In 1972 Thomas Kuhn hurled an ashtray at Errol Morris. Already renowned for The Structure of Scientific Revolutions, published a decade earlier, Kuhn was at the Institute for Advanced Study in Princeton, and Morris was his graduate student in history and philosophy of science.Kuhn is dead now, and his followers are worse than he ever was. We should blame the living scholars who substitute paradigms for reality.
During a meeting in Kuhn’s office, Morris questioned Kuhn’s views on paradigms, the webs of conscious and unconscious assumptions that underpin, say, Aristotle’s, Newton’s or Einstein’s physics. You cannot say one paradigm is truer than another, according to Kuhn, because there is no objective standard by which to judge them. Paradigms are incomparable, or “incommensurable.”
If that were true, Morris asked, wouldn’t history of science be impossible? Wouldn’t the past be inaccessible -- except, Morris added, for “someone who imagines himself to be God?” Kuhn realized his student had just insulted him. He muttered, “He’s trying to kill me. He’s trying to kill me.” Then he threw the ashtray at Morris and threw him out of the program.
Morris went on to become an acclaimed maker of documentaries. He won an Academy Award for The Fog of War, his portrait of “war criminal” — Morris’s term — Robert McNamara. His documentary The Thin Blue Line helped overturn the conviction of a man on death row for murder. ...
I agree, to an extent, with Morris’s take on Kuhn. I spent hours talking to Kuhn in 1992, when he was at MIT, and he struck me as almost comically self-contradicting. He tied himself in knots trying to explain precisely what he meant when he talked about the impossibility of true communication. He really did seem to doubt whether reality exists independently of our flawed, fluid conceptions of it.
Morris proposes that postmodernism is an attractive ideology for right-wing authoritarians. To support this claim, he notes the scorn for truth evinced by Hitler and the current U.S. President, for whom power trumps truth. Morris suggests that “belief in a real world, in truth and in reference, does seem to speak to the left; the denial of the real world, of truth and reference, to the right.”Horgan is right, and the reality deniers are almost all on the political left. The leftists are the ones who always want to ban facts and views from Amazon, Facebook, Google, Apple, and Twitter. Free speech is primarily championed by right-wingers.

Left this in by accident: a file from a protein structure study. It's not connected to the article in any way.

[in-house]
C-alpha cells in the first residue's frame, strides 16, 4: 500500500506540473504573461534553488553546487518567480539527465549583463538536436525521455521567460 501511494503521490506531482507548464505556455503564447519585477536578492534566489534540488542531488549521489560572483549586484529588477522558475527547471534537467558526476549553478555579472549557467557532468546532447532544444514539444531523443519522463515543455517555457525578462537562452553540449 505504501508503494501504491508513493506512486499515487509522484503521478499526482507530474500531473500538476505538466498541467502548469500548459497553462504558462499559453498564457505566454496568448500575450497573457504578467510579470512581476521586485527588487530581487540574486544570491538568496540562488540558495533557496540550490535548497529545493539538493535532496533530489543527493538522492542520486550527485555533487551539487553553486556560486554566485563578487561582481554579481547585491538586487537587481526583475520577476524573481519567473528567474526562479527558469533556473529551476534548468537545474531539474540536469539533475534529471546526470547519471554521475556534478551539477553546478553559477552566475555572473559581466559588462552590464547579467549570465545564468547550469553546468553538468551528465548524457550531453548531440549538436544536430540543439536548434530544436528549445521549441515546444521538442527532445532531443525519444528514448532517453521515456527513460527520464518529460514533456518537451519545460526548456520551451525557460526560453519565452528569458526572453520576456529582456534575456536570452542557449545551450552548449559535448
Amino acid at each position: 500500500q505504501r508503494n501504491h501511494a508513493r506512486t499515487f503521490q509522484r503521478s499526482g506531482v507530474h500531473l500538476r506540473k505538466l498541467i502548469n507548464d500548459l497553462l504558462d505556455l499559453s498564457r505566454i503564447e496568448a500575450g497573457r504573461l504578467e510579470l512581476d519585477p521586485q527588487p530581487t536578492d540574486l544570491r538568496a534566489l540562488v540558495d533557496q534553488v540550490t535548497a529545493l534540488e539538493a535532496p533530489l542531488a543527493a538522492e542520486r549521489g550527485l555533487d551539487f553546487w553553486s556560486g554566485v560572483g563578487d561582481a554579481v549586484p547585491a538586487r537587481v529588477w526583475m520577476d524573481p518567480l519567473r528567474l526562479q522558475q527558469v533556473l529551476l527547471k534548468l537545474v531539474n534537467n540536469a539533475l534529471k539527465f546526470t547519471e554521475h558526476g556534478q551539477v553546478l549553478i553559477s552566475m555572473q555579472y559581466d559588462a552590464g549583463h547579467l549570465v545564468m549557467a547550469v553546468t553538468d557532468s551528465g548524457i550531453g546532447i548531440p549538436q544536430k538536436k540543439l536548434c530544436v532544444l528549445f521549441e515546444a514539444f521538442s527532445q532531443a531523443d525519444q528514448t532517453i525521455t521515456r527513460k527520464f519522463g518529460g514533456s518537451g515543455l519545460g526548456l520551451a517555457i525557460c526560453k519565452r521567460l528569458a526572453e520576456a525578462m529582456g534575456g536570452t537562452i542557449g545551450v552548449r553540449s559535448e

That’s simply wrong.
The paradigm shifters are one major faction of reality deniers, and the other big faction is the quantum Bell-heads who argue that certain experiments have disproved realism. For example, see this recent paper.
Stephen Boughn writes Against "Reality" in Physics:
The concept of "reality" is often raised in the context of philosophical foundations of physics or interpretations of quantum mechanics. When this term is so raised, it is a warning to me that I am about to be led down a rabbit hole. Such diversions usually lead nowhere unless you consider endless discussions of Schrodinger's cat, wave function collapse, quantum non-locality, and parallel universes to be useful. A prime example is the famous Einstein, Podolsky, and Rosen paper wherein they concluded that the quantum wave function cannot provide a complete description of physical reality. In this essay I suggest that, in physics discourse, the term "reality" should be avoided at all costs.It has become commonplace to define "reality" as meaning a certain type of hidden variables theory. When the stupid hidden variables theory fails, they say that reality does not exist.
Also on the reality denial front, statisticians urged killing statistical significance:
When was the last time you heard a seminar speaker claim there was ‘no difference’ between two groups because the difference was ‘statistically non-significant’? ...The Nature article had 800 signatories endorsing it, which is a strange way to lobby for a scientific idea.
Our call to retire statistical significance and to use confidence intervals as compatibility intervals is not a panacea. Although it will eliminate many bad practices, it could well introduce new ones. Thus, monitoring the literature for statistical abuses should be an ongoing priority for the scientific community. But eradicating categorization will help to halt overconfident claims, unwarranted declarations of ‘no difference’ and absurd statements about ‘replication failure’ when the results from the original and replication studies are highly compatible. The misuse of statistical significance has done much harm to the scientific community and those who rely on scientific advice. P values, intervals and other statistical measures all have their place, but it’s time for statistical significance to go.
They are right that P-values are commonly abused, but that is because they are so useful. Replacing them with something else will not be so easy.